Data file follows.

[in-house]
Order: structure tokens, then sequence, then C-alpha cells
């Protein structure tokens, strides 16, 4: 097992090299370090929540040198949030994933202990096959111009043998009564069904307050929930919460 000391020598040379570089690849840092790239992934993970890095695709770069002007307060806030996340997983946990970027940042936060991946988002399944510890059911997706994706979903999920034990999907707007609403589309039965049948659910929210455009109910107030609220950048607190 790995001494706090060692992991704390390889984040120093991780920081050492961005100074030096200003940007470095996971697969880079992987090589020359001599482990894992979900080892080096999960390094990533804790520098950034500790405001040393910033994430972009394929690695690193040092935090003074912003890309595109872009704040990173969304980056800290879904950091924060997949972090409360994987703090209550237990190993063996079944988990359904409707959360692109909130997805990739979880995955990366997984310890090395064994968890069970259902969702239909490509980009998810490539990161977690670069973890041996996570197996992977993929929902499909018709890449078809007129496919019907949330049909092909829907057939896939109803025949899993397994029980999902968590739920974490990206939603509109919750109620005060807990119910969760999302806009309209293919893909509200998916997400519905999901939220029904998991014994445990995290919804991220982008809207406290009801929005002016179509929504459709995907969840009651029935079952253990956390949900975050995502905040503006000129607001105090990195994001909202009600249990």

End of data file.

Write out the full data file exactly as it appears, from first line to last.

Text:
[in-house]
Order: structure tokens, then sequence, then C-alpha cells
């Protein structure tokens, strides 16, 4: 097992090299370090929540040198949030994933202990096959111009043998009564069904307050929930919460 000391020598040379570089690849840092790239992934993970890095695709770069002007307060806030996340997983946990970027940042936060991946988002399944510890059911997706994706979903999920034990999907707007609403589309039965049948659910929210455009109910107030609220950048607190 790995001494706090060692992991704390390889984040120093991780920081050492961005100074030096200003940007470095996971697969880079992987090589020359001599482990894992979900080892080096999960390094990533804790520098950034500790405001040393910033994430972009394929690695690193040092935090003074912003890309595109872009704040990173969304980056800290879904950091924060997949972090409360994987703090209550237990190993063996079944988990359904409707959360692109909130997805990739979880995955990366997984310890090395064994968890069970259902969702239909490509980009998810490539990161977690670069973890041996996570197996992977993929929902499909018709890449078809007129496919019907949330049909092909829907057939896939109803025949899993397994029980999902968590739920974490990206939603509109919750109620005060807990119910969760999302806009309209293919893909509200998916997400519905999901939220029904998991014994445990995290919804991220982008809207406290009801929005002016179509929504459709995907969840009651029935079952253990956390949900975050995502905040503006000129607001105090990195994001909202009600249990």